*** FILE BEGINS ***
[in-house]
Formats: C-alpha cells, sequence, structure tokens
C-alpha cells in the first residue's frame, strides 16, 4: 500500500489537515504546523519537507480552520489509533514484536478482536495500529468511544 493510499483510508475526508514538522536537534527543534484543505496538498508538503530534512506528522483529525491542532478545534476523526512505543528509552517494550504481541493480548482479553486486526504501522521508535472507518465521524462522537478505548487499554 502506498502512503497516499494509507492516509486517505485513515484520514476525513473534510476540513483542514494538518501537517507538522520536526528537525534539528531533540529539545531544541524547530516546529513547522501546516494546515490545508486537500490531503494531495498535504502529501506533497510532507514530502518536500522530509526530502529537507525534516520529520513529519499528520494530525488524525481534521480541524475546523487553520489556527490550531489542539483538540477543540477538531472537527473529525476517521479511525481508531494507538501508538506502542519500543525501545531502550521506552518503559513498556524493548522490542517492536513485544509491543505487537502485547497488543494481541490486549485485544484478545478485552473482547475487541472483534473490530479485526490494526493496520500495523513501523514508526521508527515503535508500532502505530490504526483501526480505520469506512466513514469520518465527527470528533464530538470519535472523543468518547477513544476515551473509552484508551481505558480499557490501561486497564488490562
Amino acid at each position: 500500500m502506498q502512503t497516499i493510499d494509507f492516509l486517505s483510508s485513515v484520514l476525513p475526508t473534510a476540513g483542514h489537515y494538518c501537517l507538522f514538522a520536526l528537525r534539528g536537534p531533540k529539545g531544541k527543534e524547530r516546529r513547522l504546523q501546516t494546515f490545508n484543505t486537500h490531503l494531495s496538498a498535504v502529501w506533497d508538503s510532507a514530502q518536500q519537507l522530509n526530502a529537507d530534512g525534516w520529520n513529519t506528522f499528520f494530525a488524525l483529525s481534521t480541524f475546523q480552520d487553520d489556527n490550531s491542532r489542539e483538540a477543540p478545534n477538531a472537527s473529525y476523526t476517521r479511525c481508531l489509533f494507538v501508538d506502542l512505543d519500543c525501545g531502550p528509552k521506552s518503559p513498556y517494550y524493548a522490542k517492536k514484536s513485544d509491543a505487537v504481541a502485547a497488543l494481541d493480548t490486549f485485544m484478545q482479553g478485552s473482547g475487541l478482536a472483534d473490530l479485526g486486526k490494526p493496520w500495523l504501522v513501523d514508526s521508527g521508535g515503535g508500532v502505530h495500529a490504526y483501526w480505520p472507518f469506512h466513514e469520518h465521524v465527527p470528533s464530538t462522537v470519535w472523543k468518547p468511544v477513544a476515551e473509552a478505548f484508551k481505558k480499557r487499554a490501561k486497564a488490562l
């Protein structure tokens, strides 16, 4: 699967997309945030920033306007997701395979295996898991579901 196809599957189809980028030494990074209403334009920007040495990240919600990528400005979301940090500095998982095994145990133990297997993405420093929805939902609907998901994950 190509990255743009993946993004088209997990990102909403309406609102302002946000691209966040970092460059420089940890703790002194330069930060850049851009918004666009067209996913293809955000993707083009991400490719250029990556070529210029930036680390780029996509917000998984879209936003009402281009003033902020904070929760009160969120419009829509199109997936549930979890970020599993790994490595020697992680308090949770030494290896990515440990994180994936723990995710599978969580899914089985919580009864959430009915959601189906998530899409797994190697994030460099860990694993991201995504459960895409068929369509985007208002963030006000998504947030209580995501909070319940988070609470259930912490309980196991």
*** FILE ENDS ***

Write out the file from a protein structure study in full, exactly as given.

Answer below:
[in-house]
Formats: C-alpha cells, sequence, structure tokens
C-alpha cells in the first residue's frame, strides 16, 4: 500500500489537515504546523519537507480552520489509533514484536478482536495500529468511544 493510499483510508475526508514538522536537534527543534484543505496538498508538503530534512506528522483529525491542532478545534476523526512505543528509552517494550504481541493480548482479553486486526504501522521508535472507518465521524462522537478505548487499554 502506498502512503497516499494509507492516509486517505485513515484520514476525513473534510476540513483542514494538518501537517507538522520536526528537525534539528531533540529539545531544541524547530516546529513547522501546516494546515490545508486537500490531503494531495498535504502529501506533497510532507514530502518536500522530509526530502529537507525534516520529520513529519499528520494530525488524525481534521480541524475546523487553520489556527490550531489542539483538540477543540477538531472537527473529525476517521479511525481508531494507538501508538506502542519500543525501545531502550521506552518503559513498556524493548522490542517492536513485544509491543505487537502485547497488543494481541490486549485485544484478545478485552473482547475487541472483534473490530479485526490494526493496520500495523513501523514508526521508527515503535508500532502505530490504526483501526480505520469506512466513514469520518465527527470528533464530538470519535472523543468518547477513544476515551473509552484508551481505558480499557490501561486497564488490562
Amino acid at each position: 500500500m502506498q502512503t497516499i493510499d494509507f492516509l486517505s483510508s485513515v484520514l476525513p475526508t473534510a476540513g483542514h489537515y494538518c501537517l507538522f514538522a520536526l528537525r534539528g536537534p531533540k529539545g531544541k527543534e524547530r516546529r513547522l504546523q501546516t494546515f490545508n484543505t486537500h490531503l494531495s496538498a498535504v502529501w506533497d508538503s510532507a514530502q518536500q519537507l522530509n526530502a529537507d530534512g525534516w520529520n513529519t506528522f499528520f494530525a488524525l483529525s481534521t480541524f475546523q480552520d487553520d489556527n490550531s491542532r489542539e483538540a477543540p478545534n477538531a472537527s473529525y476523526t476517521r479511525c481508531l489509533f494507538v501508538d506502542l512505543d519500543c525501545g531502550p528509552k521506552s518503559p513498556y517494550y524493548a522490542k517492536k514484536s513485544d509491543a505487537v504481541a502485547a497488543l494481541d493480548t490486549f485485544m484478545q482479553g478485552s473482547g475487541l478482536a472483534d473490530l479485526g486486526k490494526p493496520w500495523l504501522v513501523d514508526s521508527g521508535g515503535g508500532v502505530h495500529a490504526y483501526w480505520p472507518f469506512h466513514e469520518h465521524v465527527p470528533s464530538t462522537v470519535w472523543k468518547p468511544v477513544a476515551e473509552a478505548f484508551k481505558k480499557r487499554a490501561k486497564a488490562l
């Protein structure tokens, strides 16, 4: 699967997309945030920033306007997701395979295996898991579901 196809599957189809980028030494990074209403334009920007040495990240919600990528400005979301940090500095998982095994145990133990297997993405420093929805939902609907998901994950 190509990255743009993946993004088209997990990102909403309406609102302002946000691209966040970092460059420089940890703790002194330069930060850049851009918004666009067209996913293809955000993707083009991400490719250029990556070529210029930036680390780029996509917000998984879209936003009402281009003033902020904070929760009160969120419009829509199109997936549930979890970020599993790994490595020697992680308090949770030494290896990515440990994180994936723990995710599978969580899914089985919580009864959430009915959601189906998530899409797994190697994030460099860990694993991201995504459960895409068929369509985007208002963030006000998504947030209580995501909070319940988070609470259930912490309980196991």